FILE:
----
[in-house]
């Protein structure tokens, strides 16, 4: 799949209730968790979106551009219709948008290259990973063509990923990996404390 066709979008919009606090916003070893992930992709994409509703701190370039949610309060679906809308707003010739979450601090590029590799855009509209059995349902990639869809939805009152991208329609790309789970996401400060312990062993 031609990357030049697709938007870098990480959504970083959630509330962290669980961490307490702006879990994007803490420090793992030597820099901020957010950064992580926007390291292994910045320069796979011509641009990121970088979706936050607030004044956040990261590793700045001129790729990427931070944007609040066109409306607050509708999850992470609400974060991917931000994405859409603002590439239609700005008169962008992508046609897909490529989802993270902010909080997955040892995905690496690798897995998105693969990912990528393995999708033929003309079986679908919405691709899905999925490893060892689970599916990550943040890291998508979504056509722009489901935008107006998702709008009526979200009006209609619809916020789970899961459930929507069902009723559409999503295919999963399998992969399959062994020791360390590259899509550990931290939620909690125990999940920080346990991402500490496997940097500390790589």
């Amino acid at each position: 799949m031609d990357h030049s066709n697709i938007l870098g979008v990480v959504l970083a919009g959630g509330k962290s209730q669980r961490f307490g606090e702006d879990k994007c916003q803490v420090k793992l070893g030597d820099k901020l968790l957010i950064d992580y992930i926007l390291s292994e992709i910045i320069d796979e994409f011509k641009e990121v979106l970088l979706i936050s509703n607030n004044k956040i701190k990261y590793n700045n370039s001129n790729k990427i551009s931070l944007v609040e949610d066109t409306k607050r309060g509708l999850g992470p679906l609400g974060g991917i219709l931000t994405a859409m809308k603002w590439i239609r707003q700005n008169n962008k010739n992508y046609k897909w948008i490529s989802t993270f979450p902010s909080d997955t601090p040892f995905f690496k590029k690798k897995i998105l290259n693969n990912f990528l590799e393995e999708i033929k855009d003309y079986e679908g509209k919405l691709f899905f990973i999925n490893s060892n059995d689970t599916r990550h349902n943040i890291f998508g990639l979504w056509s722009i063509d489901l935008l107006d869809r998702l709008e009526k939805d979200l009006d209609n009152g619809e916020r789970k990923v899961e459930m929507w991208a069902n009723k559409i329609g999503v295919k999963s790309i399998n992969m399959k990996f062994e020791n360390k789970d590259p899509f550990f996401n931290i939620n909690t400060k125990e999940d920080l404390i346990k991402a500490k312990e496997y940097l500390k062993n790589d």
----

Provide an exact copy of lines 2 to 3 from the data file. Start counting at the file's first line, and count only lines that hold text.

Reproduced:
């Protein structure tokens, strides 16, 4: 799949209730968790979106551009219709948008290259990973063509990923990996404390 066709979008919009606090916003070893992930992709994409509703701190370039949610309060679906809308707003010739979450601090590029590799855009509209059995349902990639869809939805009152991208329609790309789970996401400060312990062993 031609990357030049697709938007870098990480959504970083959630509330962290669980961490307490702006879990994007803490420090793992030597820099901020957010950064992580926007390291292994910045320069796979011509641009990121970088979706936050607030004044956040990261590793700045001129790729990427931070944007609040066109409306607050509708999850992470609400974060991917931000994405859409603002590439239609700005008169962008992508046609897909490529989802993270902010909080997955040892995905690496690798897995998105693969990912990528393995999708033929003309079986679908919405691709899905999925490893060892689970599916990550943040890291998508979504056509722009489901935008107006998702709008009526979200009006209609619809916020789970899961459930929507069902009723559409999503295919999963399998992969399959062994020791360390590259899509550990931290939620909690125990999940920080346990991402500490496997940097500390790589």
């Amino acid at each position: 799949m031609d990357h030049s066709n697709i938007l870098g979008v990480v959504l970083a919009g959630g509330k962290s209730q669980r961490f307490g606090e702006d879990k994007c916003q803490v420090k793992l070893g030597d820099k901020l968790l957010i950064d992580y992930i926007l390291s292994e992709i910045i320069d796979e994409f011509k641009e990121v979106l970088l979706i936050s509703n607030n004044k956040i701190k990261y590793n700045n370039s001129n790729k990427i551009s931070l944007v609040e949610d066109t409306k607050r309060g509708l999850g992470p679906l609400g974060g991917i219709l931000t994405a859409m809308k603002w590439i239609r707003q700005n008169n962008k010739n992508y046609k897909w948008i490529s989802t993270f979450p902010s909080d997955t601090p040892f995905f690496k590029k690798k897995i998105l290259n693969n990912f990528l590799e393995e999708i033929k855009d003309y079986e679908g509209k919405l691709f899905f990973i999925n490893s060892n059995d689970t599916r990550h349902n943040i890291f998508g990639l979504w056509s722009i063509d489901l935008l107006d869809r998702l709008e009526k939805d979200l009006d209609n009152g619809e916020r789970k990923v899961e459930m929507w991208a069902n009723k559409i329609g999503v295919k999963s790309i399998n992969m399959k990996f062994e020791n360390k789970d590259p899509f550990f996401n931290i939620n909690t400060k125990e999940d920080l404390i346990k991402a500490k312990e496997y940097l500390k062993n790589d």